Why information sharing is not always enough
Information sharing is critical, but experts also need the ability to make sense of shared data
Sounds of anger and signs of action are following the failed attempt to blow up a U.S. jetliner on Christmas Day. We are lucky it is an averted disaster focusing our attention, but our national security must depend on more than luck.
We need immediate changes in policy and practice — in the way people think and make decisions at all agencies and in their collaborations with the private sector — to bring about a virtual reorganization of government to effectively meet the challenge of those who will strike anytime and anywhere.
The Markle Task Force on National Security in the Information Age developed a networked model that frames our post-Sept. 11 laws and uses the best technology and the best management know-how to connect information and people in the private sector with all levels of government — federal, state and local — so America is safer. We urgently must effect these changes. We must create an information-sharing framework that enables technology and people to work together not only to make information available but also to make sense of that information.
The Markle task force envisions that information sharing will change how government does business by creating a distributed network of all relevant government participants — not just the intelligence community — and the private sector to allow information to be discovered and understood with the help of computers. The job isn’t done when information is shared but rather when it is thoroughly analyzed by people not only collecting the dots but also connecting them.
For example, when the National Counterterrorism Center puts someone in the Terrorist Identities Datamart Environment (TIDE) database and that person has a visa, the center should alert the State Department. Both agencies should be responsible for running down the lead, but first they both have to know they are interested in the same person or subject.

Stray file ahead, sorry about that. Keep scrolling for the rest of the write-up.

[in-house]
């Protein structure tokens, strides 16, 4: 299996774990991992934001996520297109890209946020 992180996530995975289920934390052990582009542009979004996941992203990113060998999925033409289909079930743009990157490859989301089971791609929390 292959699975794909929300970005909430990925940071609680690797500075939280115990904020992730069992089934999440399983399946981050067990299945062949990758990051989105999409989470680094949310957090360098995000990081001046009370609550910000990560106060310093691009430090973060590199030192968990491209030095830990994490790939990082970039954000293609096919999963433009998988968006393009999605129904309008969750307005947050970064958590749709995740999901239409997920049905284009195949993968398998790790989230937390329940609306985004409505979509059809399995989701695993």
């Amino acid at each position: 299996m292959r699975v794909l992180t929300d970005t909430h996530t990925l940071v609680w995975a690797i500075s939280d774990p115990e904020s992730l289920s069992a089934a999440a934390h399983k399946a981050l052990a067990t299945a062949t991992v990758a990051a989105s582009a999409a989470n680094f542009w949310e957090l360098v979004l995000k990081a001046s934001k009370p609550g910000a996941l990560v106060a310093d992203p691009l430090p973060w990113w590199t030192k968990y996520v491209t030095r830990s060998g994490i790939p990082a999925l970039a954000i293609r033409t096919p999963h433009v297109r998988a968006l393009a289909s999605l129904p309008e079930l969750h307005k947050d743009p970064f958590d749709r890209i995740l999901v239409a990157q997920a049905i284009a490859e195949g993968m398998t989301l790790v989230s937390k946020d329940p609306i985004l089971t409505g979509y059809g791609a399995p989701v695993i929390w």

When the Christmas Day bomber was added to the TIDE database, it was instantly knowable that this person had previously been approved for a U.S. visa, but nothing was in place to trigger reconsideration of that visa. Such a mechanism could be implemented if TIDE were updated with active visas or if it related new queries to questions it has been asked in the past, much as online booksellers recommend new books based on previous purchases.
Such real-time, virtual collaboration promotes agile decision-making by eliminating the seams between departments and agencies that can be exploited by those who would do us harm.
A transformative information-sharing approach allows authorized systems and users to quickly and efficiently discover existing data, in much the same way that a library catalog allows someone to locate a book. And a decentralized approach improves security and minimizes privacy risks because although the existence of information is initially conveyed, the data is not accessible until someone with a need for it queries the system.
A new concept called authorized use will be more important to the functioning of that kind of intelligence network than classification has been in the past. That standard determines whether a user is authorized to see information, overcoming obstacles in the present system of classification by permitting people to obtain information based on their role, mission and purpose.
The next terrorist attack might not come from the air but from cyberspace or biological weapons. Information sharing and a capacity to make sense of shared data are critical to protecting the nation.
Zoë Baird is president of the Markle Foundation and co-chairwoman of the Markle Task Force on National Security in the Information Age.